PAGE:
Data Responsibility

Ensuring data responsibility within the Humanitarian sector

As humanitarians collect more data to inform their operations, it is increasingly within their moral, ethical and legal obligations to ensure they put the necessary data handling safeguards in place.  Data Responsibility has therefore become a critical issue for the humanitarian sector to address. In February 2021, the Inter-Agency Standing Committee (IASC), the longest-standing and highest-level humanitarian coordination forum published its first Operational Guidance on Data Responsibility for Humanitarian Action. This was the outcome of 13 months’ work from the IASC sub-group on Data Responsibility co-led by the United Nations Office for the Coordination of Humanitarian Affairs (OCHA)'s Centre for Humanitarian Data, the United Nations High Commissioner for Refugees (UNHCR) and the International Organization for Migration (IOM).










Source: Inter-Agency Standing Committee (IASC), 2021


This guidance tackles the common misconception that DATA RESPONSIBILITY is either the responsibility of an organization’s legal team, or information management officers (IMO). This operational guidance, on the other hand, is intended for everyone collecting, using, storing, sharing and thinking about data within humanitarian contexts, including on human mobility.

The operational guidance demonstrates that a collective effort by humanitarian organizations in any given response context is necessary for data responsibility to be fully understood, and for appropriate safeguards to be put in place.



Data responsibility in humanitarian action is defined in the IASC guidance, as the Safe, Ethical and Effective management of personal and non-personal data for operational response. 

In January 2020, under the Results Group 1 on Operational Response, a key IASC mechanism which delivers on enhancing operational response, particularly with regards to any gaps from the normative/policy perspective, the IASC established the sub-group on Data Responsibility. The group was co-led by the United Nations Office for the Coordination of Humanitarian Affairs (OCHA)’s Centre for Humanitarian Data, the United Nations High Commissioner for Refugees (UNHCR) and the International Organization for Migration (IOM). Other members include: Danish Refugee Council (DRC), Care, Catholic Relief Services, International Committee of the Red Cross (ICRC), International Federation of Red Cross and Red Crescent (IFRC), International Rescue Committee (IRC), Joint IDP Profiling Service (JIPS), Mercy Corps, Medecins Sans Frontieres (MSF), Norwegian Refugee Council (NRC), Oxfam, Save the Children, Office of the United Nations High Commissioner for Human Rights (OHCHR), United Nations International Children’s Emergency Fund (UNICEF), United Nations Populations Fund (UNFPA), World Food Programme (WFP) and the World Health Organization (WHO).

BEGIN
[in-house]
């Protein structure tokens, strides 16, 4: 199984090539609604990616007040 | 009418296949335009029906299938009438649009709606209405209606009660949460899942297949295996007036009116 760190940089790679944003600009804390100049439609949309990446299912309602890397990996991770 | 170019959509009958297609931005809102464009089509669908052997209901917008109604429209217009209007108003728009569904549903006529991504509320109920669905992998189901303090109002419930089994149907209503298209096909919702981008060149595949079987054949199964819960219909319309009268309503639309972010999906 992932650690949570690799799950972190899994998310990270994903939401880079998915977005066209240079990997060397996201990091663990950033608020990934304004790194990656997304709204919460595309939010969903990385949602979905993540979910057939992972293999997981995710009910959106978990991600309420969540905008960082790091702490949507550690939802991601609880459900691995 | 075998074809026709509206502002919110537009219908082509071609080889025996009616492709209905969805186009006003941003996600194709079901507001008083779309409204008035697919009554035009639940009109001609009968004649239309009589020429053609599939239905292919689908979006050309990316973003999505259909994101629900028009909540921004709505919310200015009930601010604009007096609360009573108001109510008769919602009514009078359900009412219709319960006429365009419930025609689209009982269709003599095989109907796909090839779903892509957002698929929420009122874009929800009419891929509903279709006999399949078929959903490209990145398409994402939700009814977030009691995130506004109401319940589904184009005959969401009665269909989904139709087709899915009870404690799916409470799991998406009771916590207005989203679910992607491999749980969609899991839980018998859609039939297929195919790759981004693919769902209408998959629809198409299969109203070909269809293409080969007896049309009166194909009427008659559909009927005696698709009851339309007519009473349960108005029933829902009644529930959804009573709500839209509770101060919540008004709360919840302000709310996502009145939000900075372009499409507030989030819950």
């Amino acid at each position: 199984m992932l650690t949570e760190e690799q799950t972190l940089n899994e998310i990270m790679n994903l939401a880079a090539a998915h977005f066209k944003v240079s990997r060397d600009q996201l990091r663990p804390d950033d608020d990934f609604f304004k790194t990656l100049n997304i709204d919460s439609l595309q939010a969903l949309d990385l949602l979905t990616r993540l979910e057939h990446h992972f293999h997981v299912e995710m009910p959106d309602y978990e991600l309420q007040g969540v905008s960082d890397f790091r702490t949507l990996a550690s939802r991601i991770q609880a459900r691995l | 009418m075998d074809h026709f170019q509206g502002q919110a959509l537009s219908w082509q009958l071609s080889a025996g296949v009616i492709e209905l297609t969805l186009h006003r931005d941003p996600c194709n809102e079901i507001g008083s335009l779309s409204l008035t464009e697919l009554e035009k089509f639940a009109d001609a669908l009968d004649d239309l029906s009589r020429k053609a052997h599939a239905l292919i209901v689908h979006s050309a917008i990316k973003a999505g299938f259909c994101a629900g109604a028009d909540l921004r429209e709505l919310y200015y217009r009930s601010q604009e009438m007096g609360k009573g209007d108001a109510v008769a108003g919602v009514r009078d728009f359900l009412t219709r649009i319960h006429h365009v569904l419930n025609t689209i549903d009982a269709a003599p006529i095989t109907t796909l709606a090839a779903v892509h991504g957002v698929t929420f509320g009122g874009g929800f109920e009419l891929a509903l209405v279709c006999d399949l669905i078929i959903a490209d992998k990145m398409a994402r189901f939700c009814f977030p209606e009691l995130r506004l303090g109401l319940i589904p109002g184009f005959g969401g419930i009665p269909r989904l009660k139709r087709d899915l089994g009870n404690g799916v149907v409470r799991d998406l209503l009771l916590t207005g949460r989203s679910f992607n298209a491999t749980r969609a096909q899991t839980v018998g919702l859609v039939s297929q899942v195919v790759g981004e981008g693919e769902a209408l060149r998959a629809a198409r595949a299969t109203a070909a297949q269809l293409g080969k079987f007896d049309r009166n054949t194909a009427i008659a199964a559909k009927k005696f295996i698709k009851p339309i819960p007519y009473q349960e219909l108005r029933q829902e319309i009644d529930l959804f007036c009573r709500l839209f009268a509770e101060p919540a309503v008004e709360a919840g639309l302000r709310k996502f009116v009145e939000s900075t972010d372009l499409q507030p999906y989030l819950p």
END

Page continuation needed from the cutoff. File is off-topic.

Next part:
Over the course of 2020, the sub-group took a series of steps to identify gaps, and subsequent priority areas of focus for operational guidance. This led to the development of the Principles for Data Responsibility for Humanitarian Action, these being:

  • Accountability
  • Confidentiality
  • Coordination and Collaboration
  • Data Security
  • Defined Purpose, Necessity and Proportionality
  • Fairness and Legitimacy
  • Human Rights-Based Approach
  • People-Centered and Inclusive
  • Personal Data Protection
  • Quality
  • Retention and Destruction
  • Transparency

These principles are designed to inform the safe, ethical and effective operational data management for any given response contexts. They are also designed to reinforce humanitarians' overarching commitment to Do No Harm while maximizing the benefits of data in humanitarian action and to ensure the centrality of affected people, their rights and well-being in humanitarian action. The operational guidance is so much more than a Data Protection document. This is for everyone, not just ‘the data people'.

Recommended Actions for the various hierarchies of a humanitarian response